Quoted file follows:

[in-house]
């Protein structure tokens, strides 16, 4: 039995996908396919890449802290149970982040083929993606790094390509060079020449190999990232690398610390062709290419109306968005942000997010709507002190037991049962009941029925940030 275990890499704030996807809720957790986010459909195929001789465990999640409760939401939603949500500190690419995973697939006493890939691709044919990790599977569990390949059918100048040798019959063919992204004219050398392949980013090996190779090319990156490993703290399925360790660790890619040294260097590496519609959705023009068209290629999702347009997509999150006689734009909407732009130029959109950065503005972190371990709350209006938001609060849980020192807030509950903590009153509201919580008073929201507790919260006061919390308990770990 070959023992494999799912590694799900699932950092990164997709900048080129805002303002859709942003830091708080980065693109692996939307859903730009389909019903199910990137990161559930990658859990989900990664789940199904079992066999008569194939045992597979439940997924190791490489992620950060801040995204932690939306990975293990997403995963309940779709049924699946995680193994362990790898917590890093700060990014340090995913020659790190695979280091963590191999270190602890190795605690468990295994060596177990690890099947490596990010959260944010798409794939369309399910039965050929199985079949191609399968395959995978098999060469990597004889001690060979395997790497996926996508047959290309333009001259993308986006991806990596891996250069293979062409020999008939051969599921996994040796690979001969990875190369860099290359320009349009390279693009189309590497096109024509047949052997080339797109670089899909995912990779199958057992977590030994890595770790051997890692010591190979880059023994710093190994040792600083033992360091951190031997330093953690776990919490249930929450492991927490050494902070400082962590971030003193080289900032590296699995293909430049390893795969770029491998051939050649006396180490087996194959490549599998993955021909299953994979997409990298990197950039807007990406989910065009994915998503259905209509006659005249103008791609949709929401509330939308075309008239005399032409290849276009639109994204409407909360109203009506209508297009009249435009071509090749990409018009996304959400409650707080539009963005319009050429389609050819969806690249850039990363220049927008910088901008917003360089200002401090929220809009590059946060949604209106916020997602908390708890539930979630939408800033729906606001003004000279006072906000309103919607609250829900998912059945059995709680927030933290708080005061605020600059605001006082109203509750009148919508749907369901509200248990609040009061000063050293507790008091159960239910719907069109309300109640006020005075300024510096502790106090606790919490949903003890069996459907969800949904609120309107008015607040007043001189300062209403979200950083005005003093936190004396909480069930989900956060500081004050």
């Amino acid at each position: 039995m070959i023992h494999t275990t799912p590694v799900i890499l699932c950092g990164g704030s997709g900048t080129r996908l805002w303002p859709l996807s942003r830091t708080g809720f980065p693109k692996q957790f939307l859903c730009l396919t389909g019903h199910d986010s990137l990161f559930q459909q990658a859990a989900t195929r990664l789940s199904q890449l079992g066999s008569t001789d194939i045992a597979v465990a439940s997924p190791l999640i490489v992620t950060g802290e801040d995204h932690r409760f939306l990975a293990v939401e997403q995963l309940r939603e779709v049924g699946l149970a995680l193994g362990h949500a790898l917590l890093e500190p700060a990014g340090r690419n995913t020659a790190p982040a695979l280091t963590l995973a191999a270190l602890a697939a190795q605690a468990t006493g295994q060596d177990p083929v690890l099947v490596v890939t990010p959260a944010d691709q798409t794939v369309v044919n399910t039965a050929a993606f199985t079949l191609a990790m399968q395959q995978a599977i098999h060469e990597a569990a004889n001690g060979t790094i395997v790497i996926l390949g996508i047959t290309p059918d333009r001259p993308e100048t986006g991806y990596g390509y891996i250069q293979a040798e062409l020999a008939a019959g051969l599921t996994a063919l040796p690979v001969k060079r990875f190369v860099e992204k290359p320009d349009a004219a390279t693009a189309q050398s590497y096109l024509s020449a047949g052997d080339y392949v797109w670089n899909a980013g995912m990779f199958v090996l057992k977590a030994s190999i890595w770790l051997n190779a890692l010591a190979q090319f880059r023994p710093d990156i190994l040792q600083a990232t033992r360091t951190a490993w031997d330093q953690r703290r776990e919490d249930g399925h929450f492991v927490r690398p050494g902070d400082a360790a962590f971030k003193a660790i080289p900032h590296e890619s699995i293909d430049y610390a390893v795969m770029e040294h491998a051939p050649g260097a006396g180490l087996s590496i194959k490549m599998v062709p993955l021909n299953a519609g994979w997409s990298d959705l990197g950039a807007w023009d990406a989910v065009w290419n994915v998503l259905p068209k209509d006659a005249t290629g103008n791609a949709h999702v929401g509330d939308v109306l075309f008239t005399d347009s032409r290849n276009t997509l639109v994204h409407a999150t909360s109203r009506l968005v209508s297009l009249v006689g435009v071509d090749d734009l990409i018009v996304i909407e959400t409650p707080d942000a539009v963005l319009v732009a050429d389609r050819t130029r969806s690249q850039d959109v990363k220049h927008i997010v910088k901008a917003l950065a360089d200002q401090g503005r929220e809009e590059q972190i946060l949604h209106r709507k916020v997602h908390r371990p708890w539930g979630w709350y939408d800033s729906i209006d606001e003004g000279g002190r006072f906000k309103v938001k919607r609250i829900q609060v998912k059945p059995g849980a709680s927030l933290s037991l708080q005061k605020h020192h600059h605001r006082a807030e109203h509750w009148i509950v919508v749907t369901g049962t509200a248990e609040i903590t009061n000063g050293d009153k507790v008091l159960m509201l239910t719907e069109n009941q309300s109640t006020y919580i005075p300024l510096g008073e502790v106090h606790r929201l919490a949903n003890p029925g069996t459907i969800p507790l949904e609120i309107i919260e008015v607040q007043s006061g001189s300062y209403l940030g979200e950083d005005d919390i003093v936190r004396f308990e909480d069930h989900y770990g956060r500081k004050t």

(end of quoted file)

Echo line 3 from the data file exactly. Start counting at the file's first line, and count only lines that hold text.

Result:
């Amino acid at each position: 039995m070959i023992h494999t275990t799912p590694v799900i890499l699932c950092g990164g704030s997709g900048t080129r996908l805002w303002p859709l996807s942003r830091t708080g809720f980065p693109k692996q957790f939307l859903c730009l396919t389909g019903h199910d986010s990137l990161f559930q459909q990658a859990a989900t195929r990664l789940s199904q890449l079992g066999s008569t001789d194939i045992a597979v465990a439940s997924p190791l999640i490489v992620t950060g802290e801040d995204h932690r409760f939306l990975a293990v939401e997403q995963l309940r939603e779709v049924g699946l149970a995680l193994g362990h949500a790898l917590l890093e500190p700060a990014g340090r690419n995913t020659a790190p982040a695979l280091t963590l995973a191999a270190l602890a697939a190795q605690a468990t006493g295994q060596d177990p083929v690890l099947v490596v890939t990010p959260a944010d691709q798409t794939v369309v044919n399910t039965a050929a993606f199985t079949l191609a990790m399968q395959q995978a599977i098999h060469e990597a569990a004889n001690g060979t790094i395997v790497i996926l390949g996508i047959t290309p059918d333009r001259p993308e100048t986006g991806y990596g390509y891996i250069q293979a040798e062409l020999a008939a019959g051969l599921t996994a063919l040796p690979v001969k060079r990875f190369v860099e992204k290359p320009d349009a004219a390279t693009a189309q050398s590497y096109l024509s020449a047949g052997d080339y392949v797109w670089n899909a980013g995912m990779f199958v090996l057992k977590a030994s190999i890595w770790l051997n190779a890692l010591a190979q090319f880059r023994p710093d990156i190994l040792q600083a990232t033992r360091t951190a490993w031997d330093q953690r703290r776990e919490d249930g399925h929450f492991v927490r690398p050494g902070d400082a360790a962590f971030k003193a660790i080289p900032h590296e890619s699995i293909d430049y610390a390893v795969m770029e040294h491998a051939p050649g260097a006396g180490l087996s590496i194959k490549m599998v062709p993955l021909n299953a519609g994979w997409s990298d959705l990197g950039a807007w023009d990406a989910v065009w290419n994915v998503l259905p068209k209509d006659a005249t290629g103008n791609a949709h999702v929401g509330d939308v109306l075309f008239t005399d347009s032409r290849n276009t997509l639109v994204h409407a999150t909360s109203r009506l968005v209508s297009l009249v006689g435009v071509d090749d734009l990409i018009v996304i909407e959400t409650p707080d942000a539009v963005l319009v732009a050429d389609r050819t130029r969806s690249q850039d959109v990363k220049h927008i997010v910088k901008a917003l950065a360089d200002q401090g503005r929220e809009e590059q972190i946060l949604h209106r709507k916020v997602h908390r371990p708890w539930g979630w709350y939408d800033s729906i209006d606001e003004g000279g002190r006072f906000k309103v938001k919607r609250i829900q609060v998912k059945p059995g849980a709680s927030l933290s037991l708080q005061k605020h020192h600059h605001r006082a807030e109203h509750w009148i509950v919508v749907t369901g049962t509200a248990e609040i903590t009061n000063g050293d009153k507790v008091l159960m509201l239910t719907e069109n009941q309300s109640t006020y919580i005075p300024l510096g008073e502790v106090h606790r929201l919490a949903n003890p029925g069996t459907i969800p507790l949904e609120i309107i919260e008015v607040q007043s006061g001189s300062y209403l940030g979200e950083d005005d919390i003093v936190r004396f308990e909480d069930h989900y770990g956060r500081k004050t």